What is Blue Light?

Blue light’ is a naturally occurring wavelength of light found near the ‘pre-UV’ portion of the visible light spectrum (380-495nm). Historically, human exposure to blue light during daylight hours has been associated with positive benefits such as increased energy and wakefulness. However, as blue light emitting devices such as smartphone screens and overhead lighting command more and more time in front of our eyes, blue light exposure has begun to reach disruptive or even unhealthy levels for many people with modern lifestyles.

Damage to the Eyes

Mounting medical evidence suggests that prolonged exposure to blue light- like that emitted by a computer screen or smartphone- may permanently damage the eyes and contribute to both the formation of cataracts and to the destruction of cells in the center of the retina.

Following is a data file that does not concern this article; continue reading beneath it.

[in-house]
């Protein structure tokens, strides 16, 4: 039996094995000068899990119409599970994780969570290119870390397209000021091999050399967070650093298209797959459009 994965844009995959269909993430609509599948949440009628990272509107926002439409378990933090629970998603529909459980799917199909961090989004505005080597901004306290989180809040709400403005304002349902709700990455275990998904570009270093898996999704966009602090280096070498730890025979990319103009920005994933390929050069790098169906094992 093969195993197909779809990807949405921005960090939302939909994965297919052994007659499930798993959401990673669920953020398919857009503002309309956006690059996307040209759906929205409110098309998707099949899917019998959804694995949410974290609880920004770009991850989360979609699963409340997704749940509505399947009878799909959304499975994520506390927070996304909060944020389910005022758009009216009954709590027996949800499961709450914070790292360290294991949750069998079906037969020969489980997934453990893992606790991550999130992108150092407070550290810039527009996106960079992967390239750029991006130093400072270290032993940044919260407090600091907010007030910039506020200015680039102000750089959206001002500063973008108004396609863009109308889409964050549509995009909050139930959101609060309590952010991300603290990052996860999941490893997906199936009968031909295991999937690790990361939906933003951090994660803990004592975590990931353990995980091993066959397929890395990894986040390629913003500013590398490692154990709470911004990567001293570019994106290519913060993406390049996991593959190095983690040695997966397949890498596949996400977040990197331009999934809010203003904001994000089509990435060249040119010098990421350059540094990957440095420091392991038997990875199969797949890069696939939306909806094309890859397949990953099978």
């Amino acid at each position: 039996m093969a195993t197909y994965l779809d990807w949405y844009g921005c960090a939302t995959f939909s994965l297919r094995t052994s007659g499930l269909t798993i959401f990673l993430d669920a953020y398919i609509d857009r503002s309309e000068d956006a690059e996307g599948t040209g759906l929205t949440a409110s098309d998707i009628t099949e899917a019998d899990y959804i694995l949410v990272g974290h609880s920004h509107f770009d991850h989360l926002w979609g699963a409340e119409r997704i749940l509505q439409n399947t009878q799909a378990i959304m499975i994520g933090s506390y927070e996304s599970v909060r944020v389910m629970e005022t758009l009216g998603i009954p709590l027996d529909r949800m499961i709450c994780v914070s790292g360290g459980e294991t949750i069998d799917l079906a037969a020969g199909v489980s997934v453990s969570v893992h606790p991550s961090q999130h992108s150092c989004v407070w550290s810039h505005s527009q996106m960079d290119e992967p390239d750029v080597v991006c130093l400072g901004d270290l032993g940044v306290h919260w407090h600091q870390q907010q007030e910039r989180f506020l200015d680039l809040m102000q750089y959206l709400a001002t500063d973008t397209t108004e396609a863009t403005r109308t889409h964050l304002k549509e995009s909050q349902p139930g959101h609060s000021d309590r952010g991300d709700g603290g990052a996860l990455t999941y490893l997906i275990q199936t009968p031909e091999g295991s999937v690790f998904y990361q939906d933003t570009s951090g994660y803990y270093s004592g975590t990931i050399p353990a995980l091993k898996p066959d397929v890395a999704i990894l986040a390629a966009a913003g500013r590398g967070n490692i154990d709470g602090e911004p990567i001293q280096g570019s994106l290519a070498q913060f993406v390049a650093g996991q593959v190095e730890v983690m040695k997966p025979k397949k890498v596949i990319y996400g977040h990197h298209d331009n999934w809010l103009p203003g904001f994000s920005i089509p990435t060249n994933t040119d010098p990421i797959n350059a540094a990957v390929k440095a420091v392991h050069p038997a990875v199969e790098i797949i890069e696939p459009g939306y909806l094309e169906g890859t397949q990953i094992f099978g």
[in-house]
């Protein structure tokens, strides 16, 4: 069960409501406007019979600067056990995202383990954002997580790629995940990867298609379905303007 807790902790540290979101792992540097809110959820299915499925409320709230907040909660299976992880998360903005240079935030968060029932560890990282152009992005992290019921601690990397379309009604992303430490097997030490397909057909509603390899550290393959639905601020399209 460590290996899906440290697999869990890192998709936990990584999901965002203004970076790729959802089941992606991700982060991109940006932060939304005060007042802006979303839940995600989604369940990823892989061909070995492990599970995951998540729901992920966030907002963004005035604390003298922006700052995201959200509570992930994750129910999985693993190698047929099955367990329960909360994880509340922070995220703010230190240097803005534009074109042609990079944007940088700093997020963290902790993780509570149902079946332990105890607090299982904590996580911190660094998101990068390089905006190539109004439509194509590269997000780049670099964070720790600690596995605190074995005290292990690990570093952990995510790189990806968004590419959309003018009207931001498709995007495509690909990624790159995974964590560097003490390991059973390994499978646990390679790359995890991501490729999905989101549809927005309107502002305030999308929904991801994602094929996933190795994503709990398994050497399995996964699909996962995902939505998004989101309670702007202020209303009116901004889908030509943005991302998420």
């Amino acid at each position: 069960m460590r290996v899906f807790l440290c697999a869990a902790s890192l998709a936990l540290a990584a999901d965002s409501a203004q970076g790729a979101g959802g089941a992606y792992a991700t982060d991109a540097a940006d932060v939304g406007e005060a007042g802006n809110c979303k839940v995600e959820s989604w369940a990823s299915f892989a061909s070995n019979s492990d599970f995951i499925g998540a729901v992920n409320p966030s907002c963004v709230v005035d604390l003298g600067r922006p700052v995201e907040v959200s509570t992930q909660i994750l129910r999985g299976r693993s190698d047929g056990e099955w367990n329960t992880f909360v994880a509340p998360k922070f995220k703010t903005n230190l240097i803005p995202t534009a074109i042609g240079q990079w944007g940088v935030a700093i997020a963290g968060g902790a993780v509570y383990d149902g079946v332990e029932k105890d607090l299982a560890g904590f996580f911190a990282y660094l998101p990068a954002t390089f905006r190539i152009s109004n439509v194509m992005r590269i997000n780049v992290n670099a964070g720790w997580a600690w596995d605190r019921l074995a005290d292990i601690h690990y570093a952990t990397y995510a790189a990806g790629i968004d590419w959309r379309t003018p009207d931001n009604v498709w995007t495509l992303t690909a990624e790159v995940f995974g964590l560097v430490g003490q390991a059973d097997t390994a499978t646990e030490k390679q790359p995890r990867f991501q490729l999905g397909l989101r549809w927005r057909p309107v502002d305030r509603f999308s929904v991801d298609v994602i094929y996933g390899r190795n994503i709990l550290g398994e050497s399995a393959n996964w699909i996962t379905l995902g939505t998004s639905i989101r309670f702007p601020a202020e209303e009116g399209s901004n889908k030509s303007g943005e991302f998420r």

Because it is a high-energy wavelength, blue light is capable of causing damage when it strikes the retina. With age, the eye lenses naturally yellow, filtering out most blue light. This means that young people, particularly those under 25 years old, are most susceptible to the hazards of blue light exposure. However, older people are also at risk, since the blue light absorbed by their yellowed lenses can cause cataracts.

Sleep Disruption

Blue light is closely tied to the body’s circadian rhythm, or ‘internal clock’, because it powerfully suppresses the body’s secretion of Melatonin, a hormone that regulates sleep and wakefulness. Though blue light is present in the sun’s rays during the day, it is less pronounced around dusk, which is why sunsets tend to appear red. The lack of blue light in the evening allows the body to produce melatonin freely, signaling that it is time to prepare for sleep. Exposure to blue light via electronic devices or office lighting after the sun has gone down can disrupt one’s circadian rhythm, making it harder to fall asleep or get a good night’s rest.

What can I do?

To protect the eyes and maintain a healthy sleep schedule, you should:
  • Expose yourself to natural daylight
  • Protect your eyes from UV rays using sunglasses
  • Protect your eyes from excess artificial blue light using blue light-filtering glasses